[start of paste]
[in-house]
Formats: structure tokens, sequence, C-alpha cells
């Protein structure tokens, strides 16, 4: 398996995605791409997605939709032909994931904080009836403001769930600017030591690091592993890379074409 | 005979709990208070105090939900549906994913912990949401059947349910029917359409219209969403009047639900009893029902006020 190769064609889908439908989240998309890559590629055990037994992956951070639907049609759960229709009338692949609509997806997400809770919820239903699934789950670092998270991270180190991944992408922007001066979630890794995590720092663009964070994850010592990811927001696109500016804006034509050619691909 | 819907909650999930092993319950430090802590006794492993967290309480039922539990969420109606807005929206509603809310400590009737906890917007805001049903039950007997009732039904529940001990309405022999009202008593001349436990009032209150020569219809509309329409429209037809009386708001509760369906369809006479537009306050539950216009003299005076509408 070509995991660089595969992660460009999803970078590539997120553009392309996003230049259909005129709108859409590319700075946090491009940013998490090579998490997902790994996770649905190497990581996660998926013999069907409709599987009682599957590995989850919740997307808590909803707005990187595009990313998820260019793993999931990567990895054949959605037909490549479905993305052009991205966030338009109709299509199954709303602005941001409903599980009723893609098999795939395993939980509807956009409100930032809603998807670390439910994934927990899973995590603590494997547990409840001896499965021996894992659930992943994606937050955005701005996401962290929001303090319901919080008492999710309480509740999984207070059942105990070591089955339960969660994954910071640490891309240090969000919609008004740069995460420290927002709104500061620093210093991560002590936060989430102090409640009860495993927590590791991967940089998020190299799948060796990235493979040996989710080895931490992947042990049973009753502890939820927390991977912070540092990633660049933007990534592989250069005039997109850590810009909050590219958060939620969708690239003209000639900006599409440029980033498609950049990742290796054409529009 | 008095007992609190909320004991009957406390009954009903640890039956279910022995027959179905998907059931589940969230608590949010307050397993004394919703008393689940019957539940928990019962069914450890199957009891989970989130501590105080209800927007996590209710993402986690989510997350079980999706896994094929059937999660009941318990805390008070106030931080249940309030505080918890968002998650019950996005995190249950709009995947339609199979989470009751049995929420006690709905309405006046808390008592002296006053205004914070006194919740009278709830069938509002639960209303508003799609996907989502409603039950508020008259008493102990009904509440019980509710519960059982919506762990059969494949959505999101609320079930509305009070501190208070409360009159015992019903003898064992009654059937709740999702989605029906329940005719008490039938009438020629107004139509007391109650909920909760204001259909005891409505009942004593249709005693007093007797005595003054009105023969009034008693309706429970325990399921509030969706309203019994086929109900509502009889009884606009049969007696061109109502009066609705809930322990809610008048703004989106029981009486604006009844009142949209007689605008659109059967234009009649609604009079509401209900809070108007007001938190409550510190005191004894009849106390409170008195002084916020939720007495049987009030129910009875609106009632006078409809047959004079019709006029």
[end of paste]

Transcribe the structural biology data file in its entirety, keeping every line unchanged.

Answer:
[in-house]
Formats: structure tokens, sequence, C-alpha cells
């Protein structure tokens, strides 16, 4: 398996995605791409997605939709032909994931904080009836403001769930600017030591690091592993890379074409 | 005979709990208070105090939900549906994913912990949401059947349910029917359409219209969403009047639900009893029902006020 190769064609889908439908989240998309890559590629055990037994992956951070639907049609759960229709009338692949609509997806997400809770919820239903699934789950670092998270991270180190991944992408922007001066979630890794995590720092663009964070994850010592990811927001696109500016804006034509050619691909 | 819907909650999930092993319950430090802590006794492993967290309480039922539990969420109606807005929206509603809310400590009737906890917007805001049903039950007997009732039904529940001990309405022999009202008593001349436990009032209150020569219809509309329409429209037809009386708001509760369906369809006479537009306050539950216009003299005076509408 070509995991660089595969992660460009999803970078590539997120553009392309996003230049259909005129709108859409590319700075946090491009940013998490090579998490997902790994996770649905190497990581996660998926013999069907409709599987009682599957590995989850919740997307808590909803707005990187595009990313998820260019793993999931990567990895054949959605037909490549479905993305052009991205966030338009109709299509199954709303602005941001409903599980009723893609098999795939395993939980509807956009409100930032809603998807670390439910994934927990899973995590603590494997547990409840001896499965021996894992659930992943994606937050955005701005996401962290929001303090319901919080008492999710309480509740999984207070059942105990070591089955339960969660994954910071640490891309240090969000919609008004740069995460420290927002709104500061620093210093991560002590936060989430102090409640009860495993927590590791991967940089998020190299799948060796990235493979040996989710080895931490992947042990049973009753502890939820927390991977912070540092990633660049933007990534592989250069005039997109850590810009909050590219958060939620969708690239003209000639900006599409440029980033498609950049990742290796054409529009 | 008095007992609190909320004991009957406390009954009903640890039956279910022995027959179905998907059931589940969230608590949010307050397993004394919703008393689940019957539940928990019962069914450890199957009891989970989130501590105080209800927007996590209710993402986690989510997350079980999706896994094929059937999660009941318990805390008070106030931080249940309030505080918890968002998650019950996005995190249950709009995947339609199979989470009751049995929420006690709905309405006046808390008592002296006053205004914070006194919740009278709830069938509002639960209303508003799609996907989502409603039950508020008259008493102990009904509440019980509710519960059982919506762990059969494949959505999101609320079930509305009070501190208070409360009159015992019903003898064992009654059937709740999702989605029906329940005719008490039938009438020629107004139509007391109650909920909760204001259909005891409505009942004593249709005693007093007797005595003054009105023969009034008693309706429970325990399921509030969706309203019994086929109900509502009889009884606009049969007696061109109502009066609705809930322990809610008048703004989106029981009486604006009844009142949209007689605008659109059967234009009649609604009079509401209900809070108007007001938190409550510190005191004894009849106390409170008195002084916020939720007495049987009030129910009875609106009632006078409809047959004079019709006029």